Top Deal Killers for B2B Buyers

Top Deal Killers for B2B Buyers

by Matt Sonnhalter, Vision Architect

Virtual selling will continue to be around after COVID-19. Over the past year, there has been a shift of moving things to be done virtually or remote. In a recent report, State of Sales, LinkedIn looked at the top deal killers for B2B buyers.

When looking at the report, some of these concepts seem so obvious, but if they made the list, then they must be happening out there.

Here are the Top 3 B2B seller behavior deal killers for buyers:

  1.  Delivering misleading information about a product, its price, etc. – taking the top spot at 48%, I guess my question is why 52% of B2B buyers would buy from a vendor that gives them inaccurate info about the product and its price! Tell the truth; representing a trusted brand can make outreach more successful and gain you customers.
  2.  Not understanding my company and its needs – this seems like “Sales 101,” but it’s amazing how many salespeople are too focused on their own product/service and not the customer. A sales professional needs to be focused on the consumer’s need rather than pushing a product.
  3. Not understanding their own product or service – with the amount of information on the internet and the amount of time buyers spend researching prior to reaching out to the company, shouldn’t be a surprise they sometimes know more than the salesperson.

Sales professionals are taking note of these deal killers and trying to improve. Knowing and identifying deal killers is important when targeting your audience, so you can adjust your outreach and effectively build trust.

Looking into the future, how will you change as a sales professional?

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For Social Media to be Successful, Sales and Marketing Need to Work Together

Sales and marketing  departments usually don’t do a good job communicating with each other, and when you add in a new tool (social media), there is even a bigger disconnect. Salepeople often have little exposure and experience with social and tend to shy away from it.

The reality is social media can open up conversations with both existing customers as well as new ones, and bottom line is if the sales department would realize the potential. I recently read a post by Karlie Justus, More Ways to Connect B2B Sales Teams with Social Media that got me thinking. Here are some thoughts from me on how Karlie’s ideas would be relavant to our market in bridging the gap between Marketing and Sales.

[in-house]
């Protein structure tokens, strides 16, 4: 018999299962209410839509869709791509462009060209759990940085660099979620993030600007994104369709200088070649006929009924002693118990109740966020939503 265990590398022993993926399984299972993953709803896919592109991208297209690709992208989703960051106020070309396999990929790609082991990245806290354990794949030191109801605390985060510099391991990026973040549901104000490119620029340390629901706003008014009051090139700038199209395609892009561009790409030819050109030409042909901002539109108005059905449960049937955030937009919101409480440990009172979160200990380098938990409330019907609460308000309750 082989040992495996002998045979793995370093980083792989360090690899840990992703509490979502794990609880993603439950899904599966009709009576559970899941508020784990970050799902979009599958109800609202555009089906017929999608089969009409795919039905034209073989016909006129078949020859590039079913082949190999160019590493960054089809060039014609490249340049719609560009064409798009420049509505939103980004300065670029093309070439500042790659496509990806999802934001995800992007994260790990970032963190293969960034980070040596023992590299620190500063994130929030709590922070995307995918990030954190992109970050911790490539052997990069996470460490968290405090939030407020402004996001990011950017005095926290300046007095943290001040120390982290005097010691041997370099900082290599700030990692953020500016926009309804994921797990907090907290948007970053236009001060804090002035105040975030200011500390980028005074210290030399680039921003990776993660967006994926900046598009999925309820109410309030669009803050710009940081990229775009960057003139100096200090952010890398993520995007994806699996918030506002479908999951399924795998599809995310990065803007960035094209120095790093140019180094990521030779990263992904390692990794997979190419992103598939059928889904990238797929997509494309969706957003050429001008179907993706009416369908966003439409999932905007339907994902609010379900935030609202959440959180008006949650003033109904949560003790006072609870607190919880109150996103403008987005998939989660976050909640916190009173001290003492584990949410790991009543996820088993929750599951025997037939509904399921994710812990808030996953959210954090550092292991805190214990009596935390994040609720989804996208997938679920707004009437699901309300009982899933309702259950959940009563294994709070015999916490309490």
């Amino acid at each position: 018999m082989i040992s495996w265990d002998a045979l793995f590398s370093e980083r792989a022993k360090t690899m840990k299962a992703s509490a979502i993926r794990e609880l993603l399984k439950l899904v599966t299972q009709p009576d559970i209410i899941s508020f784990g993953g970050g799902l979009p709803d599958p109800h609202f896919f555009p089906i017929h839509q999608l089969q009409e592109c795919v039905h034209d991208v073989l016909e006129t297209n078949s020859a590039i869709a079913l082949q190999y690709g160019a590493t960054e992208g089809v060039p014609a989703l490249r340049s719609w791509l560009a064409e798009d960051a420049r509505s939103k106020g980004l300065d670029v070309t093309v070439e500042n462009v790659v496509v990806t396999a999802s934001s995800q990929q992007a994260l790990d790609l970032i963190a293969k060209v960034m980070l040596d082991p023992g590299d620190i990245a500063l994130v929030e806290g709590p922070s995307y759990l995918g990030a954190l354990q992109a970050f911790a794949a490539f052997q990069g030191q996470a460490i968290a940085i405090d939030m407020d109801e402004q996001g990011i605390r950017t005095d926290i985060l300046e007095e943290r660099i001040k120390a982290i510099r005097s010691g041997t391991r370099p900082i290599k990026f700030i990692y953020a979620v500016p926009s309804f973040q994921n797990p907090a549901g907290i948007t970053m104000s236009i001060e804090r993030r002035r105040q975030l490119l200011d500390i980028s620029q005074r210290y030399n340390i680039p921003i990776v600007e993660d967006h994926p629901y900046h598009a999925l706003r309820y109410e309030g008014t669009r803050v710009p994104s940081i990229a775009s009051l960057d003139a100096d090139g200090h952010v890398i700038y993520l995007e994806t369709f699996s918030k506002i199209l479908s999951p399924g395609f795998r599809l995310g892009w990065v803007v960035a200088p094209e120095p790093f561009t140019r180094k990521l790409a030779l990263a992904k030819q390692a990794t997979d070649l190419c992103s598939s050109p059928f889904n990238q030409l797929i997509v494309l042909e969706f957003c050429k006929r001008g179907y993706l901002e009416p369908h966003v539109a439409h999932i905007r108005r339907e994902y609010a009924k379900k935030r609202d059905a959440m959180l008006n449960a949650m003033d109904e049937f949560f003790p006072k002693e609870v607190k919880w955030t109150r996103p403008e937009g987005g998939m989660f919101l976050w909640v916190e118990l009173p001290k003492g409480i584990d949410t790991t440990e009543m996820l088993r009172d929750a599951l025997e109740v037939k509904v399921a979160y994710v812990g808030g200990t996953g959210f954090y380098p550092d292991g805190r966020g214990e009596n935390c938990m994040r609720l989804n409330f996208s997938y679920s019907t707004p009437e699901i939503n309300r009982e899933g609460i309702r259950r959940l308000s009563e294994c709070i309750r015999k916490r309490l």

• Create Social Media Updates – Show the salesforce what’s in it for them. Ways to engage customers and potentials.It could be just what’s needed to start a conversation. Explain to them why you’re doing a blog and what kinds of things you’re posting on Facebook and Twitter.
  • Show Them How Important it is For Them to Be Involved – If they understand what marketing is trying to do for them, they can help you build customer/prospect lists from things like their weekly call reports. Who knows better what types of things a customer wants other than the sales person? They can tell you what types of products they’re looking at, what market they are in, and a host of other valuable marketing insights that we wouldn’t have otherwise. Make them more comfortable by giving them a handout with talking points on the back that they can share with customers. They can ask them to start reading your blog, go to your forum to talk to other customers. You can even get them talking about LinkedIn and get them connected with each other. Once they understand the potential power of social, they will be one of your best resources for data.
  • Educate the Sales Team with Hands-On Training – Give them practical and personal examples and once they are more comfortable with it offer to help them set up their own pages. Don’t expect total buy in. You don’t normally get that with anything you introduce. But if you can get half the salesforce to embrace and understand the benefits of social, then you’ve won a battle.
  • Track Leads and Give Them Monthly Updates – Hopefully you have some sort of CRM in place to track traditional leads like trade shows, PR and print ads. Add social as another line item so the salesforce can see what kind of activities social is generating. Give them monthly updates (high level) of what social is doing for the company. Ask them what they might want to see. Do they want to see blog visitors by geographic location? Would they like to know which pages on your website are getting the most hits from Social?

These are some ideas that might help you engage sales in the social media scene. I’d love to hear success stories from the field. Care to share?


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